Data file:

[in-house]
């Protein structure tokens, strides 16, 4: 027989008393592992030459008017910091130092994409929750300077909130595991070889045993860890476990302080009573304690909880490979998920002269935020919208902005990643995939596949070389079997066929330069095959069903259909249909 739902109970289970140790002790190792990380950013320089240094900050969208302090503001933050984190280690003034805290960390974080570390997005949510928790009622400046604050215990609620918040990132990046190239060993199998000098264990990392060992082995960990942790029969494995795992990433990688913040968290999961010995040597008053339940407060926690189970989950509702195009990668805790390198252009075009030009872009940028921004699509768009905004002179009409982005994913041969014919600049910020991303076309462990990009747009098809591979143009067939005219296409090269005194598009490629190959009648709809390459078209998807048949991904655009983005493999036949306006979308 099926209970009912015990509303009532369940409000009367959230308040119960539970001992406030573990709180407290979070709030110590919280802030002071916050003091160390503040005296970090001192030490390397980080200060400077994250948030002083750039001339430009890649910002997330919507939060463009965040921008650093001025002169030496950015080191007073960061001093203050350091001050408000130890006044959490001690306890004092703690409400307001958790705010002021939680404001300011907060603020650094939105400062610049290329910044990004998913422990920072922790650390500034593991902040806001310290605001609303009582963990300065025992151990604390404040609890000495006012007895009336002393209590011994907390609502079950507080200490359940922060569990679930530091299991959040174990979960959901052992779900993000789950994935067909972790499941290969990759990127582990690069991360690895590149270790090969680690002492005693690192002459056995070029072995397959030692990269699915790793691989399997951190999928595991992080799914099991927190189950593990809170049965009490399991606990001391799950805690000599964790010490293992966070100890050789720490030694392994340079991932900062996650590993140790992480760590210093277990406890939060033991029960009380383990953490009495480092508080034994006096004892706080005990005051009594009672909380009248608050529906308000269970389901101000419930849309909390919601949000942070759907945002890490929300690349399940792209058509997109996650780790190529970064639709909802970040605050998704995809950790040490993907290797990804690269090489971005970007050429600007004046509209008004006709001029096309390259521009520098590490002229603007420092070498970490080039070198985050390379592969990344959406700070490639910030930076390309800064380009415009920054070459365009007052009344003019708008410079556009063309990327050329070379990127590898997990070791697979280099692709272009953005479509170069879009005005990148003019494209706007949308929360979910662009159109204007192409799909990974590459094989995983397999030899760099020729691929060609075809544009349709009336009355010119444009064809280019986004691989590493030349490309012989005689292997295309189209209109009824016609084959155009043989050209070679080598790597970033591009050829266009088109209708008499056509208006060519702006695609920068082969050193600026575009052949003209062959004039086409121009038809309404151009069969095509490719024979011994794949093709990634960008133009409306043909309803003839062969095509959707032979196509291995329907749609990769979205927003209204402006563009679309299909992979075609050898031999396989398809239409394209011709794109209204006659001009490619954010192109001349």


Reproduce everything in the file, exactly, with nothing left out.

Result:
[in-house]
């Protein structure tokens, strides 16, 4: 027989008393592992030459008017910091130092994409929750300077909130595991070889045993860890476990302080009573304690909880490979998920002269935020919208902005990643995939596949070389079997066929330069095959069903259909249909 739902109970289970140790002790190792990380950013320089240094900050969208302090503001933050984190280690003034805290960390974080570390997005949510928790009622400046604050215990609620918040990132990046190239060993199998000098264990990392060992082995960990942790029969494995795992990433990688913040968290999961010995040597008053339940407060926690189970989950509702195009990668805790390198252009075009030009872009940028921004699509768009905004002179009409982005994913041969014919600049910020991303076309462990990009747009098809591979143009067939005219296409090269005194598009490629190959009648709809390459078209998807048949991904655009983005493999036949306006979308 099926209970009912015990509303009532369940409000009367959230308040119960539970001992406030573990709180407290979070709030110590919280802030002071916050003091160390503040005296970090001192030490390397980080200060400077994250948030002083750039001339430009890649910002997330919507939060463009965040921008650093001025002169030496950015080191007073960061001093203050350091001050408000130890006044959490001690306890004092703690409400307001958790705010002021939680404001300011907060603020650094939105400062610049290329910044990004998913422990920072922790650390500034593991902040806001310290605001609303009582963990300065025992151990604390404040609890000495006012007895009336002393209590011994907390609502079950507080200490359940922060569990679930530091299991959040174990979960959901052992779900993000789950994935067909972790499941290969990759990127582990690069991360690895590149270790090969680690002492005693690192002459056995070029072995397959030692990269699915790793691989399997951190999928595991992080799914099991927190189950593990809170049965009490399991606990001391799950805690000599964790010490293992966070100890050789720490030694392994340079991932900062996650590993140790992480760590210093277990406890939060033991029960009380383990953490009495480092508080034994006096004892706080005990005051009594009672909380009248608050529906308000269970389901101000419930849309909390919601949000942070759907945002890490929300690349399940792209058509997109996650780790190529970064639709909802970040605050998704995809950790040490993907290797990804690269090489971005970007050429600007004046509209008004006709001029096309390259521009520098590490002229603007420092070498970490080039070198985050390379592969990344959406700070490639910030930076390309800064380009415009920054070459365009007052009344003019708008410079556009063309990327050329070379990127590898997990070791697979280099692709272009953005479509170069879009005005990148003019494209706007949308929360979910662009159109204007192409799909990974590459094989995983397999030899760099020729691929060609075809544009349709009336009355010119444009064809280019986004691989590493030349490309012989005689292997295309189209209109009824016609084959155009043989050209070679080598790597970033591009050829266009088109209708008499056509208006060519702006695609920068082969050193600026575009052949003209062959004039086409121009038809309404151009069969095509490719024979011994794949093709990634960008133009409306043909309803003839062969095509959707032979196509291995329907749609990769979205927003209204402006563009679309299909992979075609050898031999396989398809239409394209011709794109209204006659001009490619954010192109001349």